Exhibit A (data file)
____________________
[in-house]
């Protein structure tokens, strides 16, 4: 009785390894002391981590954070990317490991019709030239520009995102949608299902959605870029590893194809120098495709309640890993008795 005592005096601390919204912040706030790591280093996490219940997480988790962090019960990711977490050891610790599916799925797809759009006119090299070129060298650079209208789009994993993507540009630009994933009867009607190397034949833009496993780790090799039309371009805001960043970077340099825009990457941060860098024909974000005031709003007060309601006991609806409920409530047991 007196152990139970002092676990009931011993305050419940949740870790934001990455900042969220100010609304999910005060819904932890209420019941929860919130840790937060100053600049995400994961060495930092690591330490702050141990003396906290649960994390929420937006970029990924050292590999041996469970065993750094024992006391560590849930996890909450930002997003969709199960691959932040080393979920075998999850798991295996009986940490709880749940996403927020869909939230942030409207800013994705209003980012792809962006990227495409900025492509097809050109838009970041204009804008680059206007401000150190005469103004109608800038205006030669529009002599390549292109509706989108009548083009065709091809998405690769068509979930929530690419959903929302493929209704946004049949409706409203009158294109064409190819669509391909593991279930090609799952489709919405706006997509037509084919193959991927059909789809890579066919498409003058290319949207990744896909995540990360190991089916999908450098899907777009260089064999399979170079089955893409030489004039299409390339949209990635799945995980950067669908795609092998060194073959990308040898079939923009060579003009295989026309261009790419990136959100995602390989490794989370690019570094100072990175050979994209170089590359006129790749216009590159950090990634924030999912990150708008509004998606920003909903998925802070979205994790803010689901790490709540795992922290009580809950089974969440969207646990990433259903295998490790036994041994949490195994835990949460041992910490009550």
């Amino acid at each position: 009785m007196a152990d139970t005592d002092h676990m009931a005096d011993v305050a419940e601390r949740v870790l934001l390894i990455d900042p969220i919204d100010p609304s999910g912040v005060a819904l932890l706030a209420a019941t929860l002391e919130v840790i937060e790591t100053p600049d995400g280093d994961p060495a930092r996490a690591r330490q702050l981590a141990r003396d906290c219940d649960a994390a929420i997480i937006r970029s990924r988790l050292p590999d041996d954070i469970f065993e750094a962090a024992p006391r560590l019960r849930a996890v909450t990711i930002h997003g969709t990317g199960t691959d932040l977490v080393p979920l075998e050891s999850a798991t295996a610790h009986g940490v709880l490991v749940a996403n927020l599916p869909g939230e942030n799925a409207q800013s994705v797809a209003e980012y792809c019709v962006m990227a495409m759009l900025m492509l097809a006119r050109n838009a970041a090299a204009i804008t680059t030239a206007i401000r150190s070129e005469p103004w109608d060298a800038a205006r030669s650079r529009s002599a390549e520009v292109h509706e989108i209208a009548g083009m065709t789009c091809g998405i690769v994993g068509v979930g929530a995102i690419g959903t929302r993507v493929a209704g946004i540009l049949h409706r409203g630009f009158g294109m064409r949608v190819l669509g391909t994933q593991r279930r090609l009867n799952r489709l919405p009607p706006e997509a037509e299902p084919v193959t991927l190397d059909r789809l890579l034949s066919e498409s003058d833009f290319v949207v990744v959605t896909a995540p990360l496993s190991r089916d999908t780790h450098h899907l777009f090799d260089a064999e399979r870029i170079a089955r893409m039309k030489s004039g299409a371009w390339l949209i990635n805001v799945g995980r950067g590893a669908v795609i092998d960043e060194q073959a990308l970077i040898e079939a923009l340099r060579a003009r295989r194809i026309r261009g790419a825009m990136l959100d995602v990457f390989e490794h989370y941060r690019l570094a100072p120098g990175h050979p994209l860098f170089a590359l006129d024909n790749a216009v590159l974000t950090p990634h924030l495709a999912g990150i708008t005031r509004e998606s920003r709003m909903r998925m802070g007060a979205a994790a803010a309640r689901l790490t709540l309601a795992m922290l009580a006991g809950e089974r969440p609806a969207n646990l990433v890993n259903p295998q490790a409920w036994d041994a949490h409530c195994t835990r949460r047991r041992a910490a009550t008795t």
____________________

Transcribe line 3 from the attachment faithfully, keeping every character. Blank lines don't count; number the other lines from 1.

């Amino acid at each position: 009785m007196a152990d139970t005592d002092h676990m009931a005096d011993v305050a419940e601390r949740v870790l934001l390894i990455d900042p969220i919204d100010p609304s999910g912040v005060a819904l932890l706030a209420a019941t929860l002391e919130v840790i937060e790591t100053p600049d995400g280093d994961p060495a930092r996490a690591r330490q702050l981590a141990r003396d906290c219940d649960a994390a929420i997480i937006r970029s990924r988790l050292p590999d041996d954070i469970f065993e750094a962090a024992p006391r560590l019960r849930a996890v909450t990711i930002h997003g969709t990317g199960t691959d932040l977490v080393p979920l075998e050891s999850a798991t295996a610790h009986g940490v709880l490991v749940a996403n927020l599916p869909g939230e942030n799925a409207q800013s994705v797809a209003e980012y792809c019709v962006m990227a495409m759009l900025m492509l097809a006119r050109n838009a970041a090299a204009i804008t680059t030239a206007i401000r150190s070129e005469p103004w109608d060298a800038a205006r030669s650079r529009s002599a390549e520009v292109h509706e989108i209208a009548g083009m065709t789009c091809g998405i690769v994993g068509v979930g929530a995102i690419g959903t929302r993507v493929a209704g946004i540009l049949h409706r409203g630009f009158g294109m064409r949608v190819l669509g391909t994933q593991r279930r090609l009867n799952r489709l919405p009607p706006e997509a037509e299902p084919v193959t991927l190397d059909r789809l890579l034949s066919e498409s003058d833009f290319v949207v990744v959605t896909a995540p990360l496993s190991r089916d999908t780790h450098h899907l777009f090799d260089a064999e399979r870029i170079a089955r893409m039309k030489s004039g299409a371009w390339l949209i990635n805001v799945g995980r950067g590893a669908v795609i092998d960043e060194q073959a990308l970077i040898e079939a923009l340099r060579a003009r295989r194809i026309r261009g790419a825009m990136l959100d995602v990457f390989e490794h989370y941060r690019l570094a100072p120098g990175h050979p994209l860098f170089a590359l006129d024909n790749a216009v590159l974000t950090p990634h924030l495709a999912g990150i708008t005031r509004e998606s920003r709003m909903r998925m802070g007060a979205a994790a803010a309640r689901l790490t709540l309601a795992m922290l009580a006991g809950e089974r969440p609806a969207n646990l990433v890993n259903p295998q490790a409920w036994d041994a949490h409530c195994t835990r949460r047991r041992a910490a009550t008795t």